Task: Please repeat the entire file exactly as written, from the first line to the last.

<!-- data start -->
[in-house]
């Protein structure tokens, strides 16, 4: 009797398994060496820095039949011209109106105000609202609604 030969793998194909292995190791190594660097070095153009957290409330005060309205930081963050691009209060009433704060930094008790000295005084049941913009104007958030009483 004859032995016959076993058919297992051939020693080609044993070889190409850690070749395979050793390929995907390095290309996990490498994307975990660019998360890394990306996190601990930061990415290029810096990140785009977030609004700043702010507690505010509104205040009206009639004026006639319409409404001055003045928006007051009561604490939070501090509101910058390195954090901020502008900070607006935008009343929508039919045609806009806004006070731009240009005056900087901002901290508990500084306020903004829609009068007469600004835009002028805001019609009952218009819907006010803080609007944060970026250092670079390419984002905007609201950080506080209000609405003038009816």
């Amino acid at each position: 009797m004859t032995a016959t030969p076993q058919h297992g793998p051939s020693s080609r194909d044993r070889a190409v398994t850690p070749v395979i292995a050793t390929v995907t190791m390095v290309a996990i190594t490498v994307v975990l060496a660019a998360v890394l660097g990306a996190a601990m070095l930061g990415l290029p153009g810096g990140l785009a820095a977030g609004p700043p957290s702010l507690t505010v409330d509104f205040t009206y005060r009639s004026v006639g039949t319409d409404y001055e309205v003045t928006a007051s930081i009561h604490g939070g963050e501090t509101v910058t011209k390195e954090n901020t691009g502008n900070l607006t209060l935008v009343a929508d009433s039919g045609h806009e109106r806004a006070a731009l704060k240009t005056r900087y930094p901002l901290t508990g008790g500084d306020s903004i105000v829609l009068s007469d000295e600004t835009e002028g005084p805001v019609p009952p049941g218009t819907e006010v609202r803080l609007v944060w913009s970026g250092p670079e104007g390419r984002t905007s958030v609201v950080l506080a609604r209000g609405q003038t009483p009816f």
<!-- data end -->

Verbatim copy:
[in-house]
């Protein structure tokens, strides 16, 4: 009797398994060496820095039949011209109106105000609202609604 030969793998194909292995190791190594660097070095153009957290409330005060309205930081963050691009209060009433704060930094008790000295005084049941913009104007958030009483 004859032995016959076993058919297992051939020693080609044993070889190409850690070749395979050793390929995907390095290309996990490498994307975990660019998360890394990306996190601990930061990415290029810096990140785009977030609004700043702010507690505010509104205040009206009639004026006639319409409404001055003045928006007051009561604490939070501090509101910058390195954090901020502008900070607006935008009343929508039919045609806009806004006070731009240009005056900087901002901290508990500084306020903004829609009068007469600004835009002028805001019609009952218009819907006010803080609007944060970026250092670079390419984002905007609201950080506080209000609405003038009816």
């Amino acid at each position: 009797m004859t032995a016959t030969p076993q058919h297992g793998p051939s020693s080609r194909d044993r070889a190409v398994t850690p070749v395979i292995a050793t390929v995907t190791m390095v290309a996990i190594t490498v994307v975990l060496a660019a998360v890394l660097g990306a996190a601990m070095l930061g990415l290029p153009g810096g990140l785009a820095a977030g609004p700043p957290s702010l507690t505010v409330d509104f205040t009206y005060r009639s004026v006639g039949t319409d409404y001055e309205v003045t928006a007051s930081i009561h604490g939070g963050e501090t509101v910058t011209k390195e954090n901020t691009g502008n900070l607006t209060l935008v009343a929508d009433s039919g045609h806009e109106r806004a006070a731009l704060k240009t005056r900087y930094p901002l901290t508990g008790g500084d306020s903004i105000v829609l009068s007469d000295e600004t835009e002028g005084p805001v019609p009952p049941g218009t819907e006010v609202r803080l609007v944060w913009s970026g250092p670079e104007g390419r984002t905007s958030v609201v950080l506080a609604r209000g609405q003038t009483p009816f």